Aggravated Battery of a Child Cases
Seek Help From a Chicago Criminal Lawyer
Aggravated battery to a child is considered a particularly heinous crime in Illinois. An Illinois defense attorney, familiar with cases involving aggravated battery of a child, knows that your conviction on the charge brings even harsher penalties than a conviction for aggravated battery to a police officer. When the charge against you involves harm to a child, you might find yourself facing a particularly strident call for your punishment and an even more aggressive push to prosecute you to the full extent of the law. You'll need the able and effective counsel of a Chicago criminal defense lawyer experienced on aggravated battery of a child charges to even the odds and protect your own rights under the law.
What is Aggravated Battery of a Child under Illinois Law?
Attorney Michael P. Schmiege explains that under 720 ILCS 5/12-4.3 of the Illinois Criminal Code, aggravated battery of a child occurs when:
Any person 18 years old or older intentionally or knowingly, and without legal justification, and by any means, causes great bodily harm, permanent disability, or permanent disfigurement to:
- Any child under the age of 13 years, or
- To any severely or profoundly mentally retarded person.
What is the Penalty if You're Convicted for Aggravated Battery of a Child in Chicago?
The penalty for aggravated battery of a child under Illinois law is a Class X felony, the most serious felony that can be leveled against you. The basic punishment for a Class X felony is
6 to 30 years in state prison with a fine up to $25,000. But depending upon the facts of your particular offense, even more years in the state penitentiary could be added to your total punishment. These are serious charges and you need an experienced criminal defense lawyer to fight for you in your case.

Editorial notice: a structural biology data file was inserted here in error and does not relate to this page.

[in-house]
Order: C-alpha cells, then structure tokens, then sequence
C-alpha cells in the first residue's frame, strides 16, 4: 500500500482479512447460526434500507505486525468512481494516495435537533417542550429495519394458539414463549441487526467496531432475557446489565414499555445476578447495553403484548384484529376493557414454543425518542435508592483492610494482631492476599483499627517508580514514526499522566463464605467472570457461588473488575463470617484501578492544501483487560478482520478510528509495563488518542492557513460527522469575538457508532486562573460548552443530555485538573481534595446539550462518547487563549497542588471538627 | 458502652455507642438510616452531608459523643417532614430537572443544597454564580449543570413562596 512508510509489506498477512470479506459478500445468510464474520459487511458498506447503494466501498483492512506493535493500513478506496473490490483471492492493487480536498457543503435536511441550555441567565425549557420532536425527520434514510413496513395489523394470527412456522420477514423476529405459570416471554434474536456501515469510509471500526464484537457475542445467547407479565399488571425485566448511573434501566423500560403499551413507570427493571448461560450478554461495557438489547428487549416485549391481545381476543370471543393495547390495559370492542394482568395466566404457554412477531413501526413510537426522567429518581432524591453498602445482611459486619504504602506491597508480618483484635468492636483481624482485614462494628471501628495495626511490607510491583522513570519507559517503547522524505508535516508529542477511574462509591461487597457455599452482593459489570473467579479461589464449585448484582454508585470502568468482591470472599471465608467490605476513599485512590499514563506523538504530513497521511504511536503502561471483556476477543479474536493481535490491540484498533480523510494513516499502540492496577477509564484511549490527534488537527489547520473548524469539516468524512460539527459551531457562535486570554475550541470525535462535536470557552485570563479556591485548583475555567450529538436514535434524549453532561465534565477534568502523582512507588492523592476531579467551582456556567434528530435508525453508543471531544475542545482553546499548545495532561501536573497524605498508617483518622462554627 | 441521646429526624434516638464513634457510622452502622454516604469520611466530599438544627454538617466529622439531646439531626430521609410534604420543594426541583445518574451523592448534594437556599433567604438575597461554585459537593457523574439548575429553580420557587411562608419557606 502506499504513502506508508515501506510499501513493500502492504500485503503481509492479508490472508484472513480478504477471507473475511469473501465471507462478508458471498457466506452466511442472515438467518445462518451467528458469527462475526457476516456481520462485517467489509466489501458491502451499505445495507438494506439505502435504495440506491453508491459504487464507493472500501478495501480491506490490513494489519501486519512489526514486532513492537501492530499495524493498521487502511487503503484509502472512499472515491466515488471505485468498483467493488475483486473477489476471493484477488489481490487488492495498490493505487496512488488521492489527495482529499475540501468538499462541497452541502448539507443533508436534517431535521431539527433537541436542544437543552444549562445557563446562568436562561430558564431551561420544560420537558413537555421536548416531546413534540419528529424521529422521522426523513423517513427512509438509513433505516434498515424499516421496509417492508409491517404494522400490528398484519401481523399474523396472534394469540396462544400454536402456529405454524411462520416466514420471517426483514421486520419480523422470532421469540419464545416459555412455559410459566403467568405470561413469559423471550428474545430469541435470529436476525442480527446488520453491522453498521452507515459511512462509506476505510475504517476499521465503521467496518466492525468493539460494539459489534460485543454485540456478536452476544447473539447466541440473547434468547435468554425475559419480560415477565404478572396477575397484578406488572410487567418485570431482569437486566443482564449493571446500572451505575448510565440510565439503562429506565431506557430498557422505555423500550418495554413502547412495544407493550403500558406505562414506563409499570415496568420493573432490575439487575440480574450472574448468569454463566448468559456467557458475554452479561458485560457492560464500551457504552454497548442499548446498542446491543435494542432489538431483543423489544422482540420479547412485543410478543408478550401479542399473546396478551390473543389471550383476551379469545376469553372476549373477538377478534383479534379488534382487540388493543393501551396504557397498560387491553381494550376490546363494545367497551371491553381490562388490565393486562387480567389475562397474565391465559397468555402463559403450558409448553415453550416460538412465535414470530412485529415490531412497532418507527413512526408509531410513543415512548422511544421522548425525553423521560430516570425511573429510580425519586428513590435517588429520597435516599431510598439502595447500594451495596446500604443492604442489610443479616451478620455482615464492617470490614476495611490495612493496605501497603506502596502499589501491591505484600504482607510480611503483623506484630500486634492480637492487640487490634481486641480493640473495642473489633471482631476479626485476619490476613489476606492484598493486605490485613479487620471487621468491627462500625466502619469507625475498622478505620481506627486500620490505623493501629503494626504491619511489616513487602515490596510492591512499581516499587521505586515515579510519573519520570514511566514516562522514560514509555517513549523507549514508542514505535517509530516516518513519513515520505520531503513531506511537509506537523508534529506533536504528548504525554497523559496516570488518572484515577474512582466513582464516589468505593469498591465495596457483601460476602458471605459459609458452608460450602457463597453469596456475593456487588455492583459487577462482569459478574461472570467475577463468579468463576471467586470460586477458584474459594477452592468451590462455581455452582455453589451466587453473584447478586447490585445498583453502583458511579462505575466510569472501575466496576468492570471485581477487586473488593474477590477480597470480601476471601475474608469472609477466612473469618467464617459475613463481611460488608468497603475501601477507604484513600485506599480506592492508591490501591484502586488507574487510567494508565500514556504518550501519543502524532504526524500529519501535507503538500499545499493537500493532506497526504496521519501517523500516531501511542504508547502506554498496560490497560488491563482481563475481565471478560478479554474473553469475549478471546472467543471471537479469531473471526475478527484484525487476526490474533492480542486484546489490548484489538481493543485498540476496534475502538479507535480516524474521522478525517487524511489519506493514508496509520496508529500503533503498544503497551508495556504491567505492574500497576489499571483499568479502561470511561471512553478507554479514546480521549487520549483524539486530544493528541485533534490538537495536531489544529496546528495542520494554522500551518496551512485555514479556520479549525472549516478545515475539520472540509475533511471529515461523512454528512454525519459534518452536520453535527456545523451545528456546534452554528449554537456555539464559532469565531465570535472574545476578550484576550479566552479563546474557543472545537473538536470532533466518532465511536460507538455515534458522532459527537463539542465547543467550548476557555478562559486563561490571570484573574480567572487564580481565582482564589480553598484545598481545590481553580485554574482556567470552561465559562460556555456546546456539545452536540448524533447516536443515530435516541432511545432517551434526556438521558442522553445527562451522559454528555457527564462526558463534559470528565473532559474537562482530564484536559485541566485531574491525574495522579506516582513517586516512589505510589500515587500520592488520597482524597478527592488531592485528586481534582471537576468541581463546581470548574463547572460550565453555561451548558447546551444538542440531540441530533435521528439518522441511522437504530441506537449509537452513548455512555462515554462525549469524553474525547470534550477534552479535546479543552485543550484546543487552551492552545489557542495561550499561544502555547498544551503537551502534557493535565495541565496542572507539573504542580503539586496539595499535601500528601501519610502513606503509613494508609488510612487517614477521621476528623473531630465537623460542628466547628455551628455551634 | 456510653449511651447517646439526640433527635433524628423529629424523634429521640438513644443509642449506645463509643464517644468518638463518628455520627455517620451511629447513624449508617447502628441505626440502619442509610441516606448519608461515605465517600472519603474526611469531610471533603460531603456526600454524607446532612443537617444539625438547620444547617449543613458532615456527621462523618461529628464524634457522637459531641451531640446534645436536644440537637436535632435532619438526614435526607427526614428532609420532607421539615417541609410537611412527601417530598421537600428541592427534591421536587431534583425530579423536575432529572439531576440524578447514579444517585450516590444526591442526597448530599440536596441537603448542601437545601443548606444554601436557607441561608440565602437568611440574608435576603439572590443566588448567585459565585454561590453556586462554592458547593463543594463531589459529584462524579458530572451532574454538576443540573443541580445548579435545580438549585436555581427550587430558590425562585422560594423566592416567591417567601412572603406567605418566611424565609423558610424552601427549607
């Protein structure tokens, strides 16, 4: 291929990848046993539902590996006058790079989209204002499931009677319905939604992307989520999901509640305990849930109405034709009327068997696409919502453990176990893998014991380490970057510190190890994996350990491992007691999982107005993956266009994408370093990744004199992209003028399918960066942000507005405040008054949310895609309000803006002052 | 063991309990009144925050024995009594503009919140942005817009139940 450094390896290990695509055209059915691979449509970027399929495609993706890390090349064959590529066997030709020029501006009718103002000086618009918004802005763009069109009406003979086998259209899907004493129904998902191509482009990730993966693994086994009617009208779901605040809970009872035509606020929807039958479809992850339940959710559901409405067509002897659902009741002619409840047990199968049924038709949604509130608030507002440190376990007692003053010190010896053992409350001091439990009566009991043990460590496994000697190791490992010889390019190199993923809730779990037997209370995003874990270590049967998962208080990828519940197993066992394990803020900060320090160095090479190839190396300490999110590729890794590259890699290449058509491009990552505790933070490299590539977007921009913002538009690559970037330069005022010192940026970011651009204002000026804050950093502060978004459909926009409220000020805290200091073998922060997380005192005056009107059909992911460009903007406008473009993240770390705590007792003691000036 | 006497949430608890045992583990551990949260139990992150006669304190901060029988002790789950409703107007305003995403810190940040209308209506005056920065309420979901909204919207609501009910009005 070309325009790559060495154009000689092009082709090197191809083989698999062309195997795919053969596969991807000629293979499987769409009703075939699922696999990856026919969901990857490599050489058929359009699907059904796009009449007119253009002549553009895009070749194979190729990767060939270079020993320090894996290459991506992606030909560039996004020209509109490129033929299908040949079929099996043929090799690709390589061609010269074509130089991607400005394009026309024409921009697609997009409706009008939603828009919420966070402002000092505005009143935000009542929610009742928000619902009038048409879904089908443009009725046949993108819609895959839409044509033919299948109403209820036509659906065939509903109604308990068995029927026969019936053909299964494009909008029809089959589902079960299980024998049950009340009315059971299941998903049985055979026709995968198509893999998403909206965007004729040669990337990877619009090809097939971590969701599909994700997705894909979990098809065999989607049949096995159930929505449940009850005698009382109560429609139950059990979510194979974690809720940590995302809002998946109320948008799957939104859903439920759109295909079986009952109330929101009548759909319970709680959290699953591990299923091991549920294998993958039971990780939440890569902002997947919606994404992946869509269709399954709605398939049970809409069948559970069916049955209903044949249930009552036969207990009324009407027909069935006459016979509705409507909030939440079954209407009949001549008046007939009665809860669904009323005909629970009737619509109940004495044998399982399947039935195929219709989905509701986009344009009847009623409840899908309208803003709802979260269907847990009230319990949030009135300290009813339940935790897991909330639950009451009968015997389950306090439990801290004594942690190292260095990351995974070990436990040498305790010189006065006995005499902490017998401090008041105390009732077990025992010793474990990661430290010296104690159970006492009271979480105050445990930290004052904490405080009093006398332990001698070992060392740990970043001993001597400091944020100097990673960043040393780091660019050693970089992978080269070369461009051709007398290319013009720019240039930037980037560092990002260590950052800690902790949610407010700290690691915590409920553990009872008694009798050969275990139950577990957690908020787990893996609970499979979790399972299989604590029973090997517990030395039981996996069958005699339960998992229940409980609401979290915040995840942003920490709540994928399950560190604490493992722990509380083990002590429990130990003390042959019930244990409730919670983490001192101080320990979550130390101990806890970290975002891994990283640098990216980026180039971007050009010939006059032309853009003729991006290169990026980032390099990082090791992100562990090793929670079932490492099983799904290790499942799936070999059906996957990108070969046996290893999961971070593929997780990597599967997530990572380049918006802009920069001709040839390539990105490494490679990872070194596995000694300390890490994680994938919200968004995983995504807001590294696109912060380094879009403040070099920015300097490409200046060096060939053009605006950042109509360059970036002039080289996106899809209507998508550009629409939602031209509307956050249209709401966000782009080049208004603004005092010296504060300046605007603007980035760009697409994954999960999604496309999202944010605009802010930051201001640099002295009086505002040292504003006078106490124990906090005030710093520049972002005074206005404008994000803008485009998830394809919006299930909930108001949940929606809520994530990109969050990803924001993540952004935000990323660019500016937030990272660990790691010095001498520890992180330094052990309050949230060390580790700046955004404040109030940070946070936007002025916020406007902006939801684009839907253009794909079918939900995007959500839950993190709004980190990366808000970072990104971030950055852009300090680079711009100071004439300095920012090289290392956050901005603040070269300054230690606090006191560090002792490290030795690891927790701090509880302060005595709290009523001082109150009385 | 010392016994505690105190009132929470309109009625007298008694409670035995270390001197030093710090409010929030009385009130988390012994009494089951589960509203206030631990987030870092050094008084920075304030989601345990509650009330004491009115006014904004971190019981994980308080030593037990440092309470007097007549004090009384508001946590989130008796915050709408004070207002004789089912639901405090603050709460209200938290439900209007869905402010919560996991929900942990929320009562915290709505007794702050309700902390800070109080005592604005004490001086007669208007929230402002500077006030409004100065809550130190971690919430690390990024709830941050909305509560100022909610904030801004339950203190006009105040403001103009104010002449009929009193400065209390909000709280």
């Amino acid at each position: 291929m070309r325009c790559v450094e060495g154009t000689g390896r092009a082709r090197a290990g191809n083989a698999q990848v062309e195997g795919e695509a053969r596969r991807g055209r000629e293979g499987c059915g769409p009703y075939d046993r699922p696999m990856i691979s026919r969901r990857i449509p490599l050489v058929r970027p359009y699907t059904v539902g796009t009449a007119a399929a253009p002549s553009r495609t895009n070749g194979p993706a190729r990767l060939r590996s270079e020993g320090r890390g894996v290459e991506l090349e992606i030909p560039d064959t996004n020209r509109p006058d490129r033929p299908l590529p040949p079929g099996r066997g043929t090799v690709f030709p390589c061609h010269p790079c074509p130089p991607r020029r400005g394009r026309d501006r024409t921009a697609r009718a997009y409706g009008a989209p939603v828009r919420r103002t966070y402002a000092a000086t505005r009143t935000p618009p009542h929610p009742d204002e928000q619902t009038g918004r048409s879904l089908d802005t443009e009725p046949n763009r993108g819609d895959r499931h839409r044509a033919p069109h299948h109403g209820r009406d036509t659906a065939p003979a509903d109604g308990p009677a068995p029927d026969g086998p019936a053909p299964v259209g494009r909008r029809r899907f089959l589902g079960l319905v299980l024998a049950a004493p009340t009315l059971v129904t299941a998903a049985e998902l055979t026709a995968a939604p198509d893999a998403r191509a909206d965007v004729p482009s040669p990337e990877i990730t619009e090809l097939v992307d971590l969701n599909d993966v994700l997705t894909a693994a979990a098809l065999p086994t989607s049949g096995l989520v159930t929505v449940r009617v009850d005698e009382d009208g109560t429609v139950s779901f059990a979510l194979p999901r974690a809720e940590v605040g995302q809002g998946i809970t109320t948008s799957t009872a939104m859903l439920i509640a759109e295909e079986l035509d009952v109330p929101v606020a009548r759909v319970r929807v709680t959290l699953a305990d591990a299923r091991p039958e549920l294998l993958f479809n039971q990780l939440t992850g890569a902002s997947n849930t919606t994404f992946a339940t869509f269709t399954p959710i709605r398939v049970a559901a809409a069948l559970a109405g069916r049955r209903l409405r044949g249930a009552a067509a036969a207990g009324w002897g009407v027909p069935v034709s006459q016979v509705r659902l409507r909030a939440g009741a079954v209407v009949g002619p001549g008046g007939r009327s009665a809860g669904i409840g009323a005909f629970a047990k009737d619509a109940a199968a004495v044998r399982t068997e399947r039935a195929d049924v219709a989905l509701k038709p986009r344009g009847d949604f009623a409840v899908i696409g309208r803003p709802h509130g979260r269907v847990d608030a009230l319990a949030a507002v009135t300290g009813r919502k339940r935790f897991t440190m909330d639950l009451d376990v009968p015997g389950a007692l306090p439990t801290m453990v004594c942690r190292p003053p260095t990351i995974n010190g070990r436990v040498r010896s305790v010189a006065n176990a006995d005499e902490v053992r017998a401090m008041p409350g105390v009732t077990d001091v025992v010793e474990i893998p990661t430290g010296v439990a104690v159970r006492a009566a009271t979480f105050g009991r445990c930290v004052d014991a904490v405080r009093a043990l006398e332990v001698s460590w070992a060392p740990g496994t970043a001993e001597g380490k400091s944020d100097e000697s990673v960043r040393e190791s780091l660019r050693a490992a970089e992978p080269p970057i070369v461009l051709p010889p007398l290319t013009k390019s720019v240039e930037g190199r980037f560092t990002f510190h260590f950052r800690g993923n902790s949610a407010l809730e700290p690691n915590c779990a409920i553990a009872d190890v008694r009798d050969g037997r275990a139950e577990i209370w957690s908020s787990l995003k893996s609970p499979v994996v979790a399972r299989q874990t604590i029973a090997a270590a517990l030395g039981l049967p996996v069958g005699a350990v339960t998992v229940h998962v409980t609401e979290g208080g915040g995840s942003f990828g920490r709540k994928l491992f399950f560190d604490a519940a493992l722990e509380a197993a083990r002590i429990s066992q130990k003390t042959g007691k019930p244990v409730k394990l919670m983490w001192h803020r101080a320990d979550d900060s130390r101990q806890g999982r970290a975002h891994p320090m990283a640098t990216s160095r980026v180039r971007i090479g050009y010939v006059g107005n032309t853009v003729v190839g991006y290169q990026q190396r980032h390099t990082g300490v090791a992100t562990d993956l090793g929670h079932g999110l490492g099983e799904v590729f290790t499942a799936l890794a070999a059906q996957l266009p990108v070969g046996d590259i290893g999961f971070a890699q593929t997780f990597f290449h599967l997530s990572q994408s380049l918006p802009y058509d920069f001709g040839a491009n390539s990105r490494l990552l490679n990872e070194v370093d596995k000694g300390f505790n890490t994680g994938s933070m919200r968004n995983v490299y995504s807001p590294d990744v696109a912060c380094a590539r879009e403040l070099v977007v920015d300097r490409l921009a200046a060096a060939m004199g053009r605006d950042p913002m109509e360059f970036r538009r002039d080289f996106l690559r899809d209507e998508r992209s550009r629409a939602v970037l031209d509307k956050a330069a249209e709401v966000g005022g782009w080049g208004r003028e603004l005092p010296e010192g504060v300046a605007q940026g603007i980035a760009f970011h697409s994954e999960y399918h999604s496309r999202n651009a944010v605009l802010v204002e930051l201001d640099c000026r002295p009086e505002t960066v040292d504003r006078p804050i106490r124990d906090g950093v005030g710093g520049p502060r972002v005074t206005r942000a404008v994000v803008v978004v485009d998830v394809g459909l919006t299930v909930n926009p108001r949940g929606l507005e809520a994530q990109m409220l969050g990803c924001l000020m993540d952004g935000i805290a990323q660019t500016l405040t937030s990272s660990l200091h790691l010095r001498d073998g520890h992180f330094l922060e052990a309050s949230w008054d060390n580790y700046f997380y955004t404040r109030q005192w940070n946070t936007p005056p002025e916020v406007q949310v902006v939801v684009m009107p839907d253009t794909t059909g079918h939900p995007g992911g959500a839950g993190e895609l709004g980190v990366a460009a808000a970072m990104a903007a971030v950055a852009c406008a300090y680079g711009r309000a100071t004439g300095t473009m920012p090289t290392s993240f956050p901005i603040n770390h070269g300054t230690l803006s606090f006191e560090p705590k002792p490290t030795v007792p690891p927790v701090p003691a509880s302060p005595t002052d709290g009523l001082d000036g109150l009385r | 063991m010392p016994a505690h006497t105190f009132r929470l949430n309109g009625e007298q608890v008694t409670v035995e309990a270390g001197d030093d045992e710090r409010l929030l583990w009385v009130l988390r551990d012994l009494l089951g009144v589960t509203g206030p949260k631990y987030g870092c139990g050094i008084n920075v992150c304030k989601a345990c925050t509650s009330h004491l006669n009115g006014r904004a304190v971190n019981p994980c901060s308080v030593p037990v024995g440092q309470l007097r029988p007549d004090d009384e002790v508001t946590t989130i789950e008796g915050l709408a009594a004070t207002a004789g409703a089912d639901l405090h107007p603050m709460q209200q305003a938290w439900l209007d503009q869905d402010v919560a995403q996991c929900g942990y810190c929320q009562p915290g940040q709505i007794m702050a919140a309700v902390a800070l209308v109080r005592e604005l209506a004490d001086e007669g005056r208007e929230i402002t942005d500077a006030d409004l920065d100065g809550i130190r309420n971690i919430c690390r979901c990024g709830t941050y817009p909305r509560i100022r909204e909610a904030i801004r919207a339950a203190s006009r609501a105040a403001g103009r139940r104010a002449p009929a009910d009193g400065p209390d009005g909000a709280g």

For instance, if you had a firearm on you when you committed the aggravated battery of a child, an additional 15 years will be added to your prison term.
20 additional years in the penitentiary will be added to your term if you discharged that firearm during your commission of the offense. If you discharged a firearm while committing the offense and that discharge caused great bodily injury, permanent disability, permanent disfigurement, or death to someone, then
another 25 years to life will be added to your already lengthy prison term.
Effective Defense when You're Faced with the Serious Charge of Aggravated Battery to a Child
If you're convicted on the charge of aggravated battery to a child, particularly if your crime involved use of a gun, you might never see the outside world again. You could spend the rest of your natural life in prison. You need the able and knowledgeable defense counsel of an adept Illinois defense attorney to ensure that you get a fair hearing in court and the minimum sentence the law will allow.
Chicago Criminal Defense Attorney Michael P. Schmiege will aggressively protect your rights and thoroughly review the facts and circumstances of your case for available defenses and legal options for you. He will apply his extensive negotiation and trial skills on your behalf to seek the most favorable outcome that the facts of your arrest will provide. Remember, the burden of proof rests completely on the prosecution to show that you're guilty of the crime beyond a reasonable doubt. It's important that you bring in a skilled attorney to defend you as soon as possible, while the evidence and witness memories that might help your case are still available and fresh. Don't let delay cost you your freedom.
Contact Chicago criminal attorney Michael Schmiege today for a free and confidential consultation/case evaluation to discuss your case. Call today.